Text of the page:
Mumbai: Mission Mangal has been declared tax-free in Maharashtra. With ticket prices coming down, more people, especially from the rural areas will feel encouraged to watch the film, which chronicles the story of India’s Mangalyaan or the Mars Orbiter Mission. Earlier, Akshay Kumar had said during the film’s promotion: “I’ve made this film mainly for children, so that they feel encouraged to become scientists. Scientist as a profession is not very likeable, but now after ISRO’s launch of the Chandrayaan, people are gradually becoming more aware of it and taking interest in it. I hope this film helps to spread the fact that what a great profession it is.” Also Read – I have personal ambitions now: PriyankaWith the film being declared tax-free, it is expected that more children will get to watch it and learn about the Mangalyaan, which has carved India’s name in golden letters in the history of space research. Directed by Jagan Shakti, Mission Mangal stars Akshay Kumar, Vidya Balan, Sonakshi Sinha, Kirti Kulhari, Taapsee Pannu, Nithya Menen and H G Dattatreya in key roles. The film, which hit theatres on August 15, has already collected over Rs 165 crore at the box office. Earlier, Akshay Kumar’s PadMan and Toilet: Ek Prem Katha, both films delivering a strong social message were declared tax-free in a few states.
- Spencer wrestling team third in pool at Wisconsin Dells Duals Classic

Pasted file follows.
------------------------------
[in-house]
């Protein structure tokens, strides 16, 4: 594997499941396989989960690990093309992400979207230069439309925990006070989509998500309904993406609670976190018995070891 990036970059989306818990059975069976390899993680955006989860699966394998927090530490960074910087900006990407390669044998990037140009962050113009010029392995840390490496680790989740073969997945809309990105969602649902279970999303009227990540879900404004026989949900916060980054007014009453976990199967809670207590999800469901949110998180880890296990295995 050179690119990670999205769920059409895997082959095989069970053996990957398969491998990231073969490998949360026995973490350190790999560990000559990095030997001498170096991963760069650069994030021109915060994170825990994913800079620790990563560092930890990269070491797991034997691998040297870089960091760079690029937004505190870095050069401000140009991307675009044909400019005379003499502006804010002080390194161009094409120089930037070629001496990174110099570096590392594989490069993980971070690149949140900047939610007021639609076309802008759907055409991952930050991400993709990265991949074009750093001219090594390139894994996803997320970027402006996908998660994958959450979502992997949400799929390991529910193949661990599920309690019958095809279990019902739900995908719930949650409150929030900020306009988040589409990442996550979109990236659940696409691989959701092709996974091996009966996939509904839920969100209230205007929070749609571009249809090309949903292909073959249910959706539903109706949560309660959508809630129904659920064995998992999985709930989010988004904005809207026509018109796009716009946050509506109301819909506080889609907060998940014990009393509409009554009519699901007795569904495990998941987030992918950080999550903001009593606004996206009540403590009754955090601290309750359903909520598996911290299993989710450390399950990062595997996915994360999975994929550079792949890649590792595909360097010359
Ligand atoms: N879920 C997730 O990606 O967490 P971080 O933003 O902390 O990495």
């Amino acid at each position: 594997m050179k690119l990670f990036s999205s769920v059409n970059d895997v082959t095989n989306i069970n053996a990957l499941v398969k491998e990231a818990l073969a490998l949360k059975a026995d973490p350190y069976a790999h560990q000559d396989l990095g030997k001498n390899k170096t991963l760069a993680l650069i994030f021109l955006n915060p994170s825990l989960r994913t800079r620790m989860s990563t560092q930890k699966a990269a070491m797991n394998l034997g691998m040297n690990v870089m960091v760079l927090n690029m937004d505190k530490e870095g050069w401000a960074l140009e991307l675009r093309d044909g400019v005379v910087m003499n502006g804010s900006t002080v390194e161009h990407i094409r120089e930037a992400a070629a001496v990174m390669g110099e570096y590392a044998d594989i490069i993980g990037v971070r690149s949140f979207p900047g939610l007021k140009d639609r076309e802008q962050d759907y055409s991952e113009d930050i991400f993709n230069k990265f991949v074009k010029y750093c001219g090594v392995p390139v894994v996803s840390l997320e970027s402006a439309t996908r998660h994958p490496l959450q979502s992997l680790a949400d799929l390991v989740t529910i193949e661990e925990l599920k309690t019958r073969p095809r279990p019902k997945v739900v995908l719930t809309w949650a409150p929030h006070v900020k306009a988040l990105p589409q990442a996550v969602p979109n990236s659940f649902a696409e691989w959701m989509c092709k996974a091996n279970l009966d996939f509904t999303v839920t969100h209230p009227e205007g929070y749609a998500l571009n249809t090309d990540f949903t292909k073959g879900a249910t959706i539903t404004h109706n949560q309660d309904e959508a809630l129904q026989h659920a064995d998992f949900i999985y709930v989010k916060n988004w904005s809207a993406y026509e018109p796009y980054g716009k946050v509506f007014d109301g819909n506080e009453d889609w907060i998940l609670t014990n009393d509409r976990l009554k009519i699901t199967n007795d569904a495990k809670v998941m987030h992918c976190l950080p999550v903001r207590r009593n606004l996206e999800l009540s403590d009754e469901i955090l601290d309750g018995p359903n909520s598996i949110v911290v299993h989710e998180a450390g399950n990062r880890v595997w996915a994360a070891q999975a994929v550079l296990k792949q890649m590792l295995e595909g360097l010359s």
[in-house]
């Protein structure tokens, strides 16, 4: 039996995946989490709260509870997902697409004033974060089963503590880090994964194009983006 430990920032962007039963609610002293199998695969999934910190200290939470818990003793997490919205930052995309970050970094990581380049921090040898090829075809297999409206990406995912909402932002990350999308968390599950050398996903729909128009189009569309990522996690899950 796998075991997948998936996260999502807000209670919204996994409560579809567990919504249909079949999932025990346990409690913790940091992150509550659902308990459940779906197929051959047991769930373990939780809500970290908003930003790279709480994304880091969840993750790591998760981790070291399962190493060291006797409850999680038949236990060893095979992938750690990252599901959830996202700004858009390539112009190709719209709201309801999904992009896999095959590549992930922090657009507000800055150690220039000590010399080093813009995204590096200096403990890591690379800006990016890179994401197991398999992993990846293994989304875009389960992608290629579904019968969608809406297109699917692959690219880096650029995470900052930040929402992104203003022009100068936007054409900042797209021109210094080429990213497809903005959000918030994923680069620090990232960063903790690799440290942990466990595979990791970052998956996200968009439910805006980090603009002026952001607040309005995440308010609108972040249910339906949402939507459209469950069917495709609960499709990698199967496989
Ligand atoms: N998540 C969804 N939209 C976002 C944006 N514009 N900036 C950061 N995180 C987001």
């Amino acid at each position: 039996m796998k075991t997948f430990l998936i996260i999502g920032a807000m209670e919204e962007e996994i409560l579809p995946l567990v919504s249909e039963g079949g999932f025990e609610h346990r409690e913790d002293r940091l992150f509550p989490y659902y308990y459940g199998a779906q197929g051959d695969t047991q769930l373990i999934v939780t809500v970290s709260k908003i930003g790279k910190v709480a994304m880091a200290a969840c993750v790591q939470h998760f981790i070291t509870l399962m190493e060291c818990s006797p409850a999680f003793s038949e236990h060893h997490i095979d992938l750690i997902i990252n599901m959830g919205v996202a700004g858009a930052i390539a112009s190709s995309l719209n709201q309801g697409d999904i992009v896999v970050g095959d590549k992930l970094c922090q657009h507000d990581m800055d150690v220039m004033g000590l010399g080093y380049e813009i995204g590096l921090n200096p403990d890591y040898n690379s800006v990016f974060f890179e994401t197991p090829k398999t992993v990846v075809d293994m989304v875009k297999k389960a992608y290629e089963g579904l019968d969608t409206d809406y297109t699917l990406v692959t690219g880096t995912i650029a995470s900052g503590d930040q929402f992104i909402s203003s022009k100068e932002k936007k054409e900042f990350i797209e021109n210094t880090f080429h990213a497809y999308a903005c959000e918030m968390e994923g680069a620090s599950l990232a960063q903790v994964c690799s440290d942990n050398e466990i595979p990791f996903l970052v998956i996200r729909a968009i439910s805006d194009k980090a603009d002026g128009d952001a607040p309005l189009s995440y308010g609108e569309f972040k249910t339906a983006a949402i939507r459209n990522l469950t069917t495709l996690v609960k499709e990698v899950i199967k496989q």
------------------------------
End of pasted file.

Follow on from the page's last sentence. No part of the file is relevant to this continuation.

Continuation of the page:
By Paul LeckerSports ReporterWISCONSIN DELLS — The Spencer wrestling team finished 3-2 to take third place in Pool C on Saturday at the 2014 Dells Duals Classic at Chula Vista Resort.Spencer defeated Portage 42-21, Cumberland 40-35, and Wisconsin Dells 37-26 and lost to New Richmond 46-18 and Lomira 45-29.New Richmond was 5-0 to win the pool with Lomira second at 4-1.Spencer returns to action Thursday with a Cloverbelt Conference dual meet at Neillsville against Neillsville/Greenwood/Loyal.(Hub City Times Sports Reporter Paul Lecker is also the publisher of MarshfieldAreaSports.com.)Spencer 42, Portage 21182 – Hunter Luepke (Spencer) over Ethan Emmerich (Portage) Fall 1:07195 – Tyler Voda (Spencer) over Unknown (Unattached) Forfeit220 – Double Forfeit285 – Double Forfeit106 – Dominick Wichlacz (Spencer) over Cole Suckow (Portage) Fall 2:51113 – Bryce Shaw (Spencer) over Unknown (Unattached) Forfeit120 – Double Forfeit126 – Kyle McTier (Portage) over Caden Schillinger (Spencer) Fall 1:03132 – Dylan Casey (Portage) over Austin Post (Spencer) Fall 4:45138 – Mitchell Golke (Portage) over Tim Bauer (Spencer) Dec 7-3145 – Daniel Wilke (Spencer) over Cohl Routson (Portage) Fall 2:31152 – Nathan Neumann (Spencer) over Unknown (Unattached) Forfeit160 – Jacob Poches (Portage) over Hunter Hildebrandt (Spencer) Fall 3:04170 – Zach Schneider (Spencer) over Pierson White (Portage) Fall 1:33Spencer 40, Cumberland 35195 – Tyler Voda (Spencer) over Kole Adams (Cumberland) Fall 5:49220 – Ben Stone (Cumberland) over Unknown (Unattached) Forfeit285 – Jon Paffel (Cumberland) over Unknown (Unattached) Forfeit106 – Dominick Wichlacz (Spencer) over Cody Paul (Cumberland) Maj 9-0113 – Bryce Shaw (Spencer) over Unknown (Unattached) Forfeit120 – Lucas Graf (Cumberland) over Caden Schillinger (Spencer) TF 15-0126 – Mathew Spry (Cumberland) over Unknown (Unattached) Forfeit132 – Austin Post (Spencer) over Drew Rihn (Cumberland) Dec 8-3138 – Tim Bauer (Spencer) over Dale Griffith (Cumberland) Maj 16-8145 – Daniel Wilke (Spencer) over Max Patraw (Cumberland) Fall 4:28152 – Trey Lundequam (Cumberland) over Nathan Neumann (Spencer) Fall 3:53160 – Trystin Adams (Cumberland) over Hunter Hildebrandt (Spencer) Fall 1:14170 – Zach Schneider (Spencer) over Tyrell Hoisington (Cumberland) Fall 3:25182 – Hunter Luepke (Spencer) over Joseph Mlejnek (Cumberland) TF 17-1New Richmond 46, Spencer 18220 – Kevin Kern (New Richmond) over Unknown (Unattached) Forfeit285 – Gage Manske (New Richmond) over Unknown (Unattached) Forfeit106 – Dominick Wichlacz (Spencer) over Zack Mundth (New Richmond) Fall 1:39113 – Double Forfeit120 – Dylan Wachter (New Richmond) over Bryce Shaw (Spencer) Dec 13-7126 – Nathan Fehlen (New Richmond) over Caden Schillinger (Spencer) Dec 9-2132 – Bryce Younger (New Richmond) over Austin Post (Spencer) Fall 3:59138 – Seth Leavens (New Richmond) over Tim Bauer (Spencer) Maj 12-3145 – Austin Anderson (New Richmond) over Daniel Wilke (Spencer) Dec 12-8152 – Derek Dowd (New Richmond) over Nathan Neumann (Spencer) Fall 3:49160 – Hunter Hildebrandt (Spencer) over Roman Ficociello (New Richmond) Fall 4:24170 – John Keifer (New Richmond) over Zach Schneider (Spencer) Dec 6-1182 – Hunter Luepke (Spencer) over Luke Luger (New Richmond) Fall 1:47195 – Alex Schmidt (New Richmond) over Tyler Voda (Spencer) Fall 2:00Spencer 37, Wisconsin Dells 26285 – Double Forfeit106 – Tyler Braun (Wisconsin Dells) over Dominick Wichlacz (Spencer) SV-1 6-4113 – Alex Morzy (Wisconsin Dells) over Bryce Shaw (Spencer) Dec 6-4120 – Caden Schillinger (Spencer) over Alex Cuahuey (Wisconsin Dells) Maj 10-1126 – Justin Fuller (Wisconsin Dells) over Unknown (Unattached) Forfeit132 – Austin Post (Spencer) over Hans Obois (Wisconsin Dells) Fall 3:18138 – Tim Bauer (Spencer) over Austin Furman (Wisconsin Dells) Fall 1:16145 – Daniel Wilke (Spencer) over Mason Weber (Wisconsin Dells) Maj 15-4152 – Willie Vandenlangenberg (Wisconsin Dells) over Nathan Neumann (Spencer) Maj 14-1160 – Travis Hudack (Wisconsin Dells) over Hunter Hildebrandt (Spencer) Maj 15-6170 – Zach Schneider (Spencer) over Unknown (Unattached) Forfeit182 – Tyler Voda (Spencer) over Taylor Jarzynski (Wisconsin Dells) Fall 1:09195 – Hunter Luepke (Spencer) over Unknown (Unattached) Forfeit220 – Luis Garcia (Wisconsin Dells) over Unknown (Unattached) ForfeitLomira 45, Spencer 29106 – Tyler Garriety (Lomira) over Dominick Wichlacz (Spencer) Fall 1:59113 – Bryce Shaw (Spencer) over Mason Neuman (Lomira) Maj 18-7120 – Caden Schillinger (Spencer) over Jack Coulter (Lomira) Maj 15-2126 – Ryan Riedel (Lomira) over Unknown (Unattached) Forfeit132 – Chase Parr (Lomira) over Austin Post (Spencer) Fall 0:56138 – Erik Danner (Lomira) over Tim Bauer (Spencer) Fall 3:14145 – Daniel Wilke (Spencer) over Andy Flatt (Lomira) Dec 6-3152 – Mitch Garriety (Lomira) over Nathan Neumann (Spencer) Fall 1:44160 – Hunter Hildebrandt (Spencer) over Jackson Ringle (Lomira) Fall 1:37170 – Jordan Michael (Lomira) over Zach Schneider (Spencer) SV-1 4-2182 – Tyler Voda (Spencer) over Sage Pastorius (Lomira) Fall 0:40195 – Hunter Luepke (Spencer) over Collin Feucht (Lomira) Fall 2:35220 – Harley Walter (Lomira) over Unknown (Unattached) Forfeit285 – Adam Kinyon (Lomira) over Unknown (Unattached) Forfeit